Good news for employees in Singapore’s retail sector – they are expected to see a salary rise of 4.5% in 2016 – the highest percentage among all sectors.
Salaries in the retail industry rose by 4.1% this year.
According to the Towers Watson 2015 Asia Pacific Salary Budget Planning Report, pay rises in the retail sector will be closely followed by those in the high-tech (4.3%) and professional services (3.9%) industry.
Regionally, however, staff in the high-tech sector are expected to enjoy the biggest salary increases, averaging 6.5% in 2016.
The highest tech-sector increases are set to be in Pakistan (12%), India (10.7%) and Vietnam (10.6%) before inflation is taken into account.
Closer to home, Hong Kong will see a salary increase of 4.5% and salaries in China are expected to rise by 8% in 2016.
“The popularity of new technologies, such as wearable devices, cloud computing and enterprise application software is expected to keep growing,” said Sambhav Rakyan, data services practice leader, Asia Pacific at Towers Watson.
“This drives the demand for talent in the high-tech sector and explains why the sector sees the biggest increases,” he added.
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Overall, salary budgets in Singapore are predicted to rise by 4.4% in 2016, dropping to 2.9% after inflation (1.5%) is accounted for.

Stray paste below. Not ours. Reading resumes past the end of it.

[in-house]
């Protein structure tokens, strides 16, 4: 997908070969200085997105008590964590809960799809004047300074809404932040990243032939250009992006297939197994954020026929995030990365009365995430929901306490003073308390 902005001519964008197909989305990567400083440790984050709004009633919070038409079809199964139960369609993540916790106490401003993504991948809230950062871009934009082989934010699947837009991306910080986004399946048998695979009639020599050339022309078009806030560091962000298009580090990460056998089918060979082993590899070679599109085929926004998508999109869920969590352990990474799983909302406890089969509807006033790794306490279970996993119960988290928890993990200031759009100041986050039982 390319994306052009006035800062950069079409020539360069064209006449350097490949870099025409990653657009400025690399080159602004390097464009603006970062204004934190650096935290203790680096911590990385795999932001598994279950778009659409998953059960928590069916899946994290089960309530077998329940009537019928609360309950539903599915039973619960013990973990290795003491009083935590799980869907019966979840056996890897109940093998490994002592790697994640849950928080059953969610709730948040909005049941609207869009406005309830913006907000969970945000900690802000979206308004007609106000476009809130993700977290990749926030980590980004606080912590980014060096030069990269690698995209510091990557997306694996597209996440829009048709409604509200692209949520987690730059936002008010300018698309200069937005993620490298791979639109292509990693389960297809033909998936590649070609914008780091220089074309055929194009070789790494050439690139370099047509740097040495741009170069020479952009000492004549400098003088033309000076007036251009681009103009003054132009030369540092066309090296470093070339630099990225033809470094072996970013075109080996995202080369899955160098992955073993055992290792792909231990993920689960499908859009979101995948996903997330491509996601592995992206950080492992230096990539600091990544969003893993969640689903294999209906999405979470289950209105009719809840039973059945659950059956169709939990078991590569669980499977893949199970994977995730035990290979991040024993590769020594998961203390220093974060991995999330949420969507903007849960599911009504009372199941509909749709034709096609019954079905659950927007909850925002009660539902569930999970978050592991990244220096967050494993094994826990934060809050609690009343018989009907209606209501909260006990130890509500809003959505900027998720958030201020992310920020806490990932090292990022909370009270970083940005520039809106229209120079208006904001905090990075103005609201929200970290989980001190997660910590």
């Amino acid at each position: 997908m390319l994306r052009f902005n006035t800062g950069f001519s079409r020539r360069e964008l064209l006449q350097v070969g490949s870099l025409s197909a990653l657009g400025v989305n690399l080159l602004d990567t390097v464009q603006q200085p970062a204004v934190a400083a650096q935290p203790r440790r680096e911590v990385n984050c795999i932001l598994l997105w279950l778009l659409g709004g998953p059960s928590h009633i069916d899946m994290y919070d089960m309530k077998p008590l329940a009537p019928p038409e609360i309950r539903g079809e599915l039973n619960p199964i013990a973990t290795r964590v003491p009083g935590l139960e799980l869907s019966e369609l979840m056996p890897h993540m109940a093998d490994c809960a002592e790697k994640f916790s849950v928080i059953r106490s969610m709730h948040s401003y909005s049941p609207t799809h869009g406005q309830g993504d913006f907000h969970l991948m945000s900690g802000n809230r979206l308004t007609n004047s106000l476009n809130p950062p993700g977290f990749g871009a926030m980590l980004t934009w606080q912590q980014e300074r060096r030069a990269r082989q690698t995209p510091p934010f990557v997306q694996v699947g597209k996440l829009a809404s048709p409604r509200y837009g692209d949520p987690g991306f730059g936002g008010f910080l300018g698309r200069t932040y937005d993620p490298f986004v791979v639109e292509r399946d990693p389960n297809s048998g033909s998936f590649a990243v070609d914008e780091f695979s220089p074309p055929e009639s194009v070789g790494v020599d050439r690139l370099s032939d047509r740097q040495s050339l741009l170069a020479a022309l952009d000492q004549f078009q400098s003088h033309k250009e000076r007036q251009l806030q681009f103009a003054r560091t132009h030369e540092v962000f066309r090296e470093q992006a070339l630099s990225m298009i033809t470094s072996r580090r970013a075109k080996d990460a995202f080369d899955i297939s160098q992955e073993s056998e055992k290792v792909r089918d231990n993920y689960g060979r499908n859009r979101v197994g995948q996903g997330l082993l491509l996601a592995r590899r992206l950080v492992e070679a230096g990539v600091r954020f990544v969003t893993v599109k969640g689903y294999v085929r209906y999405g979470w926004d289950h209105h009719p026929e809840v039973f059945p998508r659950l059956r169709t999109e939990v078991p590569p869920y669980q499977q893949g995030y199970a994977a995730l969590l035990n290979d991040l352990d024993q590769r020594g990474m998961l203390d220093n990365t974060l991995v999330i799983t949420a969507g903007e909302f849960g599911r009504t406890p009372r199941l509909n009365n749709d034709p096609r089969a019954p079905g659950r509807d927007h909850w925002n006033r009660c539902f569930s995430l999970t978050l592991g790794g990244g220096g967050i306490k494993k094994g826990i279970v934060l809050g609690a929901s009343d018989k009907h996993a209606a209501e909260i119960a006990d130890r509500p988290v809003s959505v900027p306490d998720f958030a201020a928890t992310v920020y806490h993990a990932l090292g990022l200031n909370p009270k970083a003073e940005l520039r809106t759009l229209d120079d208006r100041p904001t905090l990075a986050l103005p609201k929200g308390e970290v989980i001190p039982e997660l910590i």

These are expected to vary across performance levels, with high performers expecting a higher increase (5.5%) compared to above average (4.5%) and average performers (4%).
The report added Hong Kong is expected to see a pay increase of 4.5%, dropping to 1.8% after accounting for inflation (2.7%).
In the region, salary budgets are set to rise by 6.8% in 2016, versus 6.6% in 2015. However, when inflation is factored in, average increases will drop to 3.4%.
Hence, despite the increase in salary budgets, in 17 of the 22 Asia Pacific markets covered by the survey, staff will bring home less money in 2016.
The biggest increases by country next year will be in Indonesia (9.4%), Vietnam (10.4%) and China (8%), all recording increases higher than last year.
However, once inflation is taken into account, real increases drop to 3.9%, 5.6% and 5.8% respectively.
On the other hand, Japan is expected to have the lowest increase of 2.4%, dropping to 0.9% after inflation.
“What we’re seeing are companies adopting existing practices – such as the percentages of the previous year – as a benchmark for the coming year,” Rakyan commented.
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These projected higher overall salary increases are despite the fact that fewer employers in the third quarter (33%) are holding a positive regional business outlook compared to in the first quarter (57%).
“This mismatch in belief tells us there isn’t always a positive correlation between economic sentiment and staff expectations.
“Employers will need to carefully and proactively manage employees’ longer term expectations, if they are to achieve a harmonious and content workforce,” Rakyan said.
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